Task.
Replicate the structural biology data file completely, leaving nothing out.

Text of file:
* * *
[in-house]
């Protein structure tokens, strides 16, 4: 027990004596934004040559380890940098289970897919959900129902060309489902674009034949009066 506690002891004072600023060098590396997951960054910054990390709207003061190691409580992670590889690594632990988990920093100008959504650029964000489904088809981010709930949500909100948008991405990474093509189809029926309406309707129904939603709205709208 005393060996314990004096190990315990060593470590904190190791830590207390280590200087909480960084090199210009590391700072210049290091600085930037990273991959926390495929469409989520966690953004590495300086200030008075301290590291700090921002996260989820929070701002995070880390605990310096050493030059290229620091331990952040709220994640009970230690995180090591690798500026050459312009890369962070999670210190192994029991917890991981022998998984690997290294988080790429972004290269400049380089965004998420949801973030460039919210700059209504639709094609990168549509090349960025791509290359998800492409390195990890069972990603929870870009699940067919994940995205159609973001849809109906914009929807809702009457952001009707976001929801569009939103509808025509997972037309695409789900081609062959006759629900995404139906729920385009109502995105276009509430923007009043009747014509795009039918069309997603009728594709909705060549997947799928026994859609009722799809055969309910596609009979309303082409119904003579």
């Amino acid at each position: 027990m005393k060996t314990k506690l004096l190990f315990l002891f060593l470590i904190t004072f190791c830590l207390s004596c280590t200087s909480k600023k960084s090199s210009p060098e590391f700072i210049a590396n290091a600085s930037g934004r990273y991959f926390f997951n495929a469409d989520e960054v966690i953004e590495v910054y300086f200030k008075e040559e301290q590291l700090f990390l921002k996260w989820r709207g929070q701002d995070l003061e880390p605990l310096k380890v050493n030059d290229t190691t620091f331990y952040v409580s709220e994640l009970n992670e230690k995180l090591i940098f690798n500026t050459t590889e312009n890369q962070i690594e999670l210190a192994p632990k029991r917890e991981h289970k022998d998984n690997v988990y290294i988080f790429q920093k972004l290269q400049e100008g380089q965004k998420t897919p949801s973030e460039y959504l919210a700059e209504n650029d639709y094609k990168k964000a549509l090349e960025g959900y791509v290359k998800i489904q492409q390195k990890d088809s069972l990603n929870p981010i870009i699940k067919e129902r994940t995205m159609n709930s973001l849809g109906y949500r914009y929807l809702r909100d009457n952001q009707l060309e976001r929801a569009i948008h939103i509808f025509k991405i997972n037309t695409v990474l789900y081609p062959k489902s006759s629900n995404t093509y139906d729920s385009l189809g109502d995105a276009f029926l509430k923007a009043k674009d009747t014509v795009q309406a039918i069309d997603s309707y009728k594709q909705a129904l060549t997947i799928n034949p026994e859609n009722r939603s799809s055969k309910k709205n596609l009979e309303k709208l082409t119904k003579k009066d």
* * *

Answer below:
[in-house]
């Protein structure tokens, strides 16, 4: 027990004596934004040559380890940098289970897919959900129902060309489902674009034949009066 506690002891004072600023060098590396997951960054910054990390709207003061190691409580992670590889690594632990988990920093100008959504650029964000489904088809981010709930949500909100948008991405990474093509189809029926309406309707129904939603709205709208 005393060996314990004096190990315990060593470590904190190791830590207390280590200087909480960084090199210009590391700072210049290091600085930037990273991959926390495929469409989520966690953004590495300086200030008075301290590291700090921002996260989820929070701002995070880390605990310096050493030059290229620091331990952040709220994640009970230690995180090591690798500026050459312009890369962070999670210190192994029991917890991981022998998984690997290294988080790429972004290269400049380089965004998420949801973030460039919210700059209504639709094609990168549509090349960025791509290359998800492409390195990890069972990603929870870009699940067919994940995205159609973001849809109906914009929807809702009457952001009707976001929801569009939103509808025509997972037309695409789900081609062959006759629900995404139906729920385009109502995105276009509430923007009043009747014509795009039918069309997603009728594709909705060549997947799928026994859609009722799809055969309910596609009979309303082409119904003579």
């Amino acid at each position: 027990m005393k060996t314990k506690l004096l190990f315990l002891f060593l470590i904190t004072f190791c830590l207390s004596c280590t200087s909480k600023k960084s090199s210009p060098e590391f700072i210049a590396n290091a600085s930037g934004r990273y991959f926390f997951n495929a469409d989520e960054v966690i953004e590495v910054y300086f200030k008075e040559e301290q590291l700090f990390l921002k996260w989820r709207g929070q701002d995070l003061e880390p605990l310096k380890v050493n030059d290229t190691t620091f331990y952040v409580s709220e994640l009970n992670e230690k995180l090591i940098f690798n500026t050459t590889e312009n890369q962070i690594e999670l210190a192994p632990k029991r917890e991981h289970k022998d998984n690997v988990y290294i988080f790429q920093k972004l290269q400049e100008g380089q965004k998420t897919p949801s973030e460039y959504l919210a700059e209504n650029d639709y094609k990168k964000a549509l090349e960025g959900y791509v290359k998800i489904q492409q390195k990890d088809s069972l990603n929870p981010i870009i699940k067919e129902r994940t995205m159609n709930s973001l849809g109906y949500r914009y929807l809702r909100d009457n952001q009707l060309e976001r929801a569009i948008h939103i509808f025509k991405i997972n037309t695409v990474l789900y081609p062959k489902s006759s629900n995404t093509y139906d729920s385009l189809g109502d995105a276009f029926l509430k923007a009043k674009d009747t014509v795009q309406a039918i069309d997603s309707y009728k594709q909705a129904l060549t997947i799928n034949p026994e859609n009722r939603s799809s055969k309910k709205n596609l009979e309303k709208l082409t119904k003579k009066d």